After all, science is essentially international, and it is only through lack of the historical sense that national qualities have been attributed to it.
Marie Skłodowska-Curie

Science makes people reach selflessly for truth and objectivity; it teaches people to accept reality, with wonder and admiration, not to mention the deep awe and joy that the natural order of things brings to the true scientist.
Lise Meitner



Calorimetry for the Electron Ion Collider

The future Electron Ion Collider (EIC) will enable studying the proton’s structure with unprecedented levels of precision, and electromagnetic calorimetry is critical to reach its ambitious physics goals.

Deep Inelastic Scattering at CLAS12

Semi-Inclusive Deep Inelastic Scattering (SIDIS) processes are sensitive to the orbital momenta of quarks inside the proton. Collisions of high-energy electrons can be used to study the 3-dimensional internal structure of nucleons.

Studying the proton spin structure with STAR

How the spin of a nucleon arises from the spins and orbital angular momenta of quarks and gluons? This fundamental question in hadron physics remains not completely answered. Experiments with polarized proton-proton collisions can bring us closer to the comprehensive understanding of the internal spin structure of matter.

Polarimetry for storage ring EDM experiments

The origin of the matter-antimatter imbalance in the universe is one of the grand puzzles of modern physics. Searches for Electric Dipole Moments of charged hadrons within the JEDI collaboration can shed the light on the new sources on the CP-symmetry violation which could explain the observed preponderance of matter in our world.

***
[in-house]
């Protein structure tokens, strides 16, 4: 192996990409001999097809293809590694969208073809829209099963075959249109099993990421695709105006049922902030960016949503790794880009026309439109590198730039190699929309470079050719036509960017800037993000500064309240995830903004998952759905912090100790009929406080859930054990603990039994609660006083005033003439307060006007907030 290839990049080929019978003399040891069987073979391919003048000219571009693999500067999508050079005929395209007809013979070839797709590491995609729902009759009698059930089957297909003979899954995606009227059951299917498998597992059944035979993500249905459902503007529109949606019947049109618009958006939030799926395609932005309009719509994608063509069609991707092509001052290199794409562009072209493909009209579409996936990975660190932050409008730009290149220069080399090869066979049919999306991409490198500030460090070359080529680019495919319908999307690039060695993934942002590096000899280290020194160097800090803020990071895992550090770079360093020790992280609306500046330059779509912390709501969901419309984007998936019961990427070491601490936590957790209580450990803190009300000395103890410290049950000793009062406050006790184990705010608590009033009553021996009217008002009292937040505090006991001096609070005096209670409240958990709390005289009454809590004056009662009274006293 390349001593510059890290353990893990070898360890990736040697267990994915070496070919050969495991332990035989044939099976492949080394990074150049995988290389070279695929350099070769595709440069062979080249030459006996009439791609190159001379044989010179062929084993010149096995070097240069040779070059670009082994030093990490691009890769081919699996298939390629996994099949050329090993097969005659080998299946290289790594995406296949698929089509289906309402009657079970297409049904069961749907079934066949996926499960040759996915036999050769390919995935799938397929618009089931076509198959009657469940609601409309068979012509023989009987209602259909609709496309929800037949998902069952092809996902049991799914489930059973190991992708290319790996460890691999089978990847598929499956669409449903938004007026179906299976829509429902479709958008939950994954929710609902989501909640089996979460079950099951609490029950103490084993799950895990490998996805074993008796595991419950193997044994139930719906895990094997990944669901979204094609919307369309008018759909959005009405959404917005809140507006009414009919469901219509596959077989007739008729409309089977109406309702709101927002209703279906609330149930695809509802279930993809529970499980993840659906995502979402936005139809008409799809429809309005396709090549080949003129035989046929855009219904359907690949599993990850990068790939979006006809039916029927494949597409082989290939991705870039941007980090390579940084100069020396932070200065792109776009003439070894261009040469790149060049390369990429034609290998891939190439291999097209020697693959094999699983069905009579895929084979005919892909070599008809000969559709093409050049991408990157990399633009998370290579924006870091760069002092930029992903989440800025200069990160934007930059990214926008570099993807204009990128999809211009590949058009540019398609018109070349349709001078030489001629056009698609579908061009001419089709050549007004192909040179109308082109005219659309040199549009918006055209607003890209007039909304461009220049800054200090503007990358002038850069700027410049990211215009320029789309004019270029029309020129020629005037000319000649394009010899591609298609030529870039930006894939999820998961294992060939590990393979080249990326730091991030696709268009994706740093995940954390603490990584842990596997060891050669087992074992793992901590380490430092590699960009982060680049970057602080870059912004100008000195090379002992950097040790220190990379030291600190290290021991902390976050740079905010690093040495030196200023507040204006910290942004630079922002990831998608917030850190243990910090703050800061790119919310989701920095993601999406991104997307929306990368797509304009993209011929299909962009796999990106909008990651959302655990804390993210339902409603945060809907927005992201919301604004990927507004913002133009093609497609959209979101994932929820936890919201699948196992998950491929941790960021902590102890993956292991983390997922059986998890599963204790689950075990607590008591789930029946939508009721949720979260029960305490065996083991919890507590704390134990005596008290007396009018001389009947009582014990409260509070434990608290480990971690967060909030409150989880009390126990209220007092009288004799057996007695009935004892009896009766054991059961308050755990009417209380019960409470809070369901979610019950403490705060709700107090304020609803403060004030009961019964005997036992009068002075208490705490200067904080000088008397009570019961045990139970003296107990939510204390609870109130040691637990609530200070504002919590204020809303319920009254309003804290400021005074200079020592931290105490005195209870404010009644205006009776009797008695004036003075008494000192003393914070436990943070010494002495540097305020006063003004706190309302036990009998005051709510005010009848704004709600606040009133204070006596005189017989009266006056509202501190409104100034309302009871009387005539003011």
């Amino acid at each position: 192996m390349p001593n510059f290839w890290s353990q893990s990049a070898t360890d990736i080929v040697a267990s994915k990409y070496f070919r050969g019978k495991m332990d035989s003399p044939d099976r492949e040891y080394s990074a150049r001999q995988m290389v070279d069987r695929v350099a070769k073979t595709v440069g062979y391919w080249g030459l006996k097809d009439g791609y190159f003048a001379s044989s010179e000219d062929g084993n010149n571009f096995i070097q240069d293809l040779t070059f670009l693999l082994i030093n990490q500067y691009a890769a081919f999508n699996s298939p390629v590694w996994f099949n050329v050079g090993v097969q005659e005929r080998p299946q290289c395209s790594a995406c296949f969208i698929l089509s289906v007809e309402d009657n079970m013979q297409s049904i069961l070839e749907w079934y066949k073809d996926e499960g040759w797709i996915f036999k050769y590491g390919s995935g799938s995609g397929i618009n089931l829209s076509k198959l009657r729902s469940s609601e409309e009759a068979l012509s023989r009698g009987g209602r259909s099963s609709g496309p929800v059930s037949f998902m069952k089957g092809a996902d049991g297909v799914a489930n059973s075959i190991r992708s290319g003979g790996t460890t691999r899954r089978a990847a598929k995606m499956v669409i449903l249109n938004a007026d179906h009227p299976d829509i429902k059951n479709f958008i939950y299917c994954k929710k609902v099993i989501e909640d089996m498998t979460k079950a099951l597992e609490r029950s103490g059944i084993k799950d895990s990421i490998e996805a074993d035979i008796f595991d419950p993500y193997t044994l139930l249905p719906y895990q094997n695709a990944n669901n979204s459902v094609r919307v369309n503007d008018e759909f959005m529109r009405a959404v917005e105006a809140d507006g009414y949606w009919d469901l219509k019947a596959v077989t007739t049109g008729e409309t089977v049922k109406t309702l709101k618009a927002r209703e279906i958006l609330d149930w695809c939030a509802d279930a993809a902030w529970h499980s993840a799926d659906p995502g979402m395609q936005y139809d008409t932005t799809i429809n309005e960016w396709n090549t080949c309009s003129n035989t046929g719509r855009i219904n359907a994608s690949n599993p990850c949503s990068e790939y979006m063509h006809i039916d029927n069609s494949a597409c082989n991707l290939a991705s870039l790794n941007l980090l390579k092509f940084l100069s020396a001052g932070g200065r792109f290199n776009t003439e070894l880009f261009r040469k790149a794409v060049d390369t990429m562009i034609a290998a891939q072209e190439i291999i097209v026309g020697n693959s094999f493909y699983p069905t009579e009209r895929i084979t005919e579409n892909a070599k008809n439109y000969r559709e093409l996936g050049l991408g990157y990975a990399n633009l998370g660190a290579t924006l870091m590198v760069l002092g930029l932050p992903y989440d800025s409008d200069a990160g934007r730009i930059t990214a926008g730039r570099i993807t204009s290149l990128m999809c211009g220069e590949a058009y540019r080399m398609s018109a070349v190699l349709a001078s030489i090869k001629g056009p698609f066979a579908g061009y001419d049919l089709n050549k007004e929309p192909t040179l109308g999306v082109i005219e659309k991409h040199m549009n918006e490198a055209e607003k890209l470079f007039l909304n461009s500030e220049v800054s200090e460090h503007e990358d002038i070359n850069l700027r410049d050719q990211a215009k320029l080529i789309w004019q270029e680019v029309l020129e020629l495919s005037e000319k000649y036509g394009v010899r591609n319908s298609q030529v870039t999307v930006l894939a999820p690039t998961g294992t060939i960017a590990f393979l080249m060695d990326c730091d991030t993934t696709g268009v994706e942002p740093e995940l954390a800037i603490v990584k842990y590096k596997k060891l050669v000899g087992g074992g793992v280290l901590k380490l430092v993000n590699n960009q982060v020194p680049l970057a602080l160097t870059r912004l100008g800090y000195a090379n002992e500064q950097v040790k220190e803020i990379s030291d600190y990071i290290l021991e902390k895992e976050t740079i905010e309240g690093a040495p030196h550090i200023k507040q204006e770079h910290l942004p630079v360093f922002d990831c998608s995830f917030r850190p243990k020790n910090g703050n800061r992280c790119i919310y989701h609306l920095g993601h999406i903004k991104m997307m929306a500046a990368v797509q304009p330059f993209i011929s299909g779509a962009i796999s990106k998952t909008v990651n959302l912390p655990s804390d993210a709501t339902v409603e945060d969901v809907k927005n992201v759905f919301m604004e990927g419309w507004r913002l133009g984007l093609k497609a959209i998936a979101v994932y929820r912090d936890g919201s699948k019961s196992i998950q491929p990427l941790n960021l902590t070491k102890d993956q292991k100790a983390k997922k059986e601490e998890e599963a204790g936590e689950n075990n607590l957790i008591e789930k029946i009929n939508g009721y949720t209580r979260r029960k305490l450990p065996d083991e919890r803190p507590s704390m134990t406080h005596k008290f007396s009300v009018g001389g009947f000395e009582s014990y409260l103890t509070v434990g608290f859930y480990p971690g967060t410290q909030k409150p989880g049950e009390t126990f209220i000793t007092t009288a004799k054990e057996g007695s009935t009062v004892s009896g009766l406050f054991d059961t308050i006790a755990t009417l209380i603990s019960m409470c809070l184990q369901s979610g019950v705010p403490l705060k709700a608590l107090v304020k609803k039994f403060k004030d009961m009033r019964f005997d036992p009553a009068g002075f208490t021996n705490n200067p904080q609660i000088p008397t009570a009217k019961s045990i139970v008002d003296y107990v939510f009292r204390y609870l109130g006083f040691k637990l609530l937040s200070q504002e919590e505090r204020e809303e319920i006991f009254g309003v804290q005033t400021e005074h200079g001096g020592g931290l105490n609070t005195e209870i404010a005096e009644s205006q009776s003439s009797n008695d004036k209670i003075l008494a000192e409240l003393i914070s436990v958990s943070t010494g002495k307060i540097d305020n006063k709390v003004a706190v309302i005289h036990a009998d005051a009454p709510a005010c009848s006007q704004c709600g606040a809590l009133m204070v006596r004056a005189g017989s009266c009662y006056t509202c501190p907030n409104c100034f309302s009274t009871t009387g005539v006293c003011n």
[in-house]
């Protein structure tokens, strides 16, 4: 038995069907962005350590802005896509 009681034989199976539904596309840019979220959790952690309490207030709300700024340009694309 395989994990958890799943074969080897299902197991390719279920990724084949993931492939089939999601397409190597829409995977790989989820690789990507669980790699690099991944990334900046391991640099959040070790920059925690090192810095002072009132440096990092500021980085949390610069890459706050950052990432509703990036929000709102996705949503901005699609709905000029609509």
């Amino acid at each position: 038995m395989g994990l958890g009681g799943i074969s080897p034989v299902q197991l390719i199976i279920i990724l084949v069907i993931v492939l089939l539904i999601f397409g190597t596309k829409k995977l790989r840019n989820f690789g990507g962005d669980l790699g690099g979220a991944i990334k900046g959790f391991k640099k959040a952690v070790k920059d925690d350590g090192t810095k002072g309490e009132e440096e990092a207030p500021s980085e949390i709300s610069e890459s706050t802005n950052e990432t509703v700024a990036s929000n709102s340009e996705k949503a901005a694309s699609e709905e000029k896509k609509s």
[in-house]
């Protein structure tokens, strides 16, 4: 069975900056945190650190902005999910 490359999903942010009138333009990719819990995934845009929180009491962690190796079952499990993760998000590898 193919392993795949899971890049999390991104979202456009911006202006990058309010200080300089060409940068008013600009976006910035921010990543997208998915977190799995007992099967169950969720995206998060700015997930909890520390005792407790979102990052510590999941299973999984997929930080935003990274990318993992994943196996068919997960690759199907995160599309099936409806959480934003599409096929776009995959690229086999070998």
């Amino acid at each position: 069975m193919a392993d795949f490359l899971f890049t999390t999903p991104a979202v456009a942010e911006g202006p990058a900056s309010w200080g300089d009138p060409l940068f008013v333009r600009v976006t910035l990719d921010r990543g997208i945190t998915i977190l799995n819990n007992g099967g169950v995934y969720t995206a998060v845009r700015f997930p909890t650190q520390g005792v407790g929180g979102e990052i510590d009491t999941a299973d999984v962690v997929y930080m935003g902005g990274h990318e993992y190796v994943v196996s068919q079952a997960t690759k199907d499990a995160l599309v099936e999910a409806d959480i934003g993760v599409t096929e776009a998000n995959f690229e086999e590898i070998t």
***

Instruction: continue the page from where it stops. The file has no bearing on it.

Diffractive interaction of protons at CDF

Central exclusive production processes are characterized by large regions in forward rapidity devoid of hadrons, and a centrally produced state, in our case pairs of charged mesons. This class of reactions measured at TeV energies has an important role in meson spectroscopy, favoring states having valence gluons, such as glueballs.

Probing the proton mass with WASA

The fact that up and down quarks have slightly different masses has quite some impact on our existence, resulting in the proton being heavier than the neutron, and therefore stable. Net effects of quark-mass differences can be studied in hadronic reactions such as those measured with the WASA-at-COSY experiment.


March 2021 – Present
Lemont, IL, USA

Assistant Physicist

Argonne National Laboratory

Collaboration: ePIC, CLAS12, and STAR

  • Leading calorimetry R&D for the ePIC detector at the Electron Ion Collider.
  • Investigating the proton spin structre with the STAR and CLAS12 experiments.
July 2018 – March 2021
Berkeley, CA, USA

Postdoctoral Researcher

Lawrence Berkeley National Laboratory

Collaboration: STAR

  • Led analysis towards understanding the gluon contribution to proton spin with longitudinally polarized proton-proton collisions at excess energy 200 GeV.
January 2017 – July 2018
Jülich, Germany

Postdoctoral Researcher

Research Center Jülich

Collaboration: JEDI

  • Investigated polarized deuteron-carbon scattering with the WASA detector.